Companies May Be Liable for Honoring Illegal Non-Compete Agreements of Former Employers
Last week a California court expanded the reach of California's public policy against non-compete agreements by holding that an employer may be held liable for terminating an employee based on a desire to honor the employee's illegal non-compete agreement with a former employer. Thus, even though the new employer did not draft the non-compete agreement and was not a party to the non-compete agreement, the new employer could still be held liable to the employee on a wrongful termination claim simply because it honored the agreement.
In the case at issue, Silguero v. Creteguard, Inc., the plaintiff, a salesperson, signed a confidentiality agreement with her then employer, FST, that precluded her from working in sales for eighteen months following termination from FST. Shortly thereafter she was terminated and found employment with Creteguard. FST contacted Creteguard and asked it to honor the confidentiality agreement. Creteguard terminated Plaintiff's employment in a writing that stated “Although we believe that non-compete clauses are not legally enforceable here in California, [Creteguard] would like to keep the same respect and understanding with colleagues in the same industry.”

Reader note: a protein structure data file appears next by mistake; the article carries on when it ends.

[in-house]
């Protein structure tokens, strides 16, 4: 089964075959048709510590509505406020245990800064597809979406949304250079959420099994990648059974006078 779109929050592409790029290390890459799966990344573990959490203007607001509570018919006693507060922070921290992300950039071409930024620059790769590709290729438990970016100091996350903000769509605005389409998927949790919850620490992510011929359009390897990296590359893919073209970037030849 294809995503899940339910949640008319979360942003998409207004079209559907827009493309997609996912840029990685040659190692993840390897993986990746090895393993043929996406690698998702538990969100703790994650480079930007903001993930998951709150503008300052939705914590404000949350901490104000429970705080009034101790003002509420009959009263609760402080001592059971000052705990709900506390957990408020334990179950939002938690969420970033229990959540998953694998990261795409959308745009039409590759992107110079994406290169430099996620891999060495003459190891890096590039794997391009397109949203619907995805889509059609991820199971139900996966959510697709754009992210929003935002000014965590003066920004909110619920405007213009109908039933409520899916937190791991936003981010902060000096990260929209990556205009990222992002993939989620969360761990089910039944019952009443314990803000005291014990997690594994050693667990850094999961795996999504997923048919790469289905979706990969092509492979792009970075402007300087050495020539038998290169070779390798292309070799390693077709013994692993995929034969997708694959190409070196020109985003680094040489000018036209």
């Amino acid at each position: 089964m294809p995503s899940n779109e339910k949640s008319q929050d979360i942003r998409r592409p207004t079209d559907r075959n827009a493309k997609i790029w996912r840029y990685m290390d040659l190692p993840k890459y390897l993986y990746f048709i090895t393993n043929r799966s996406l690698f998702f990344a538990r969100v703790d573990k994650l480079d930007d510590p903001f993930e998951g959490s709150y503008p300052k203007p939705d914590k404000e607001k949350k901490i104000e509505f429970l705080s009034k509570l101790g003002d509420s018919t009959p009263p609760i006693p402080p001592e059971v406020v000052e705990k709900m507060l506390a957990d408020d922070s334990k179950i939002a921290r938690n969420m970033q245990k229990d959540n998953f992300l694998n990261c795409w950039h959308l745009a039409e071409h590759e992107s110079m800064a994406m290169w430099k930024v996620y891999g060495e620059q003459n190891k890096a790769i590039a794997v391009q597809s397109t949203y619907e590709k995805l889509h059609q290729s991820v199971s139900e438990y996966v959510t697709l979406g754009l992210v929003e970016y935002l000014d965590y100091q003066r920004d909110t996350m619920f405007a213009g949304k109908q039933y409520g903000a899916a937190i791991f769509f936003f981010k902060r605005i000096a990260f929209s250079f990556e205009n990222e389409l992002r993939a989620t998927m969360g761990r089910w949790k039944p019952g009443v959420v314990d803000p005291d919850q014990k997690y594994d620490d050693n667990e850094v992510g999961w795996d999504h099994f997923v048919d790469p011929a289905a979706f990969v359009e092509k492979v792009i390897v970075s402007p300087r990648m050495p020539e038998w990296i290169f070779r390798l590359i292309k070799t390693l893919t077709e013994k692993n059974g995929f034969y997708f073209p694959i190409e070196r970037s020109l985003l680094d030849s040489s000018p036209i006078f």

The plaintiff sued Creteguard for wrongful termination in violation of California's public policy against non-compete agreements. Creteguard tried to get the case dismissed, arguing that it could not be held liable for another company's illegal non-compete agreement. The trial court agreed with Creteguard and dismissed the case. However, the plaintiff appealed and the appellate court agreed with the plaintiff. The court reasoned that even though Creteguard was not a party to the illegal non-compete agreement itself, Creteguard's honoring of the agreement (while knowing it was illegal) was tantamount to a no-hire policy or agreement whereby Creteguard agreed not to hire FST's employees. The court explained that such an agreement unfairly limits the mobility of employees and would be void and unenforceable under California law even if standing alone.
Employers should proceed with caution when faced with requests from an employee's former employer to honor the terms of a non-compete or similar agreement containing restrictions on the employee's work-related activities. Assuming the Silguero case is not further appealed and remains good law, this opens to the door to potential litigation and liability against companies who refuse to hire a prospective employee (or who terminate a current employee) based on the employee's non-compete agreement with a prior employer.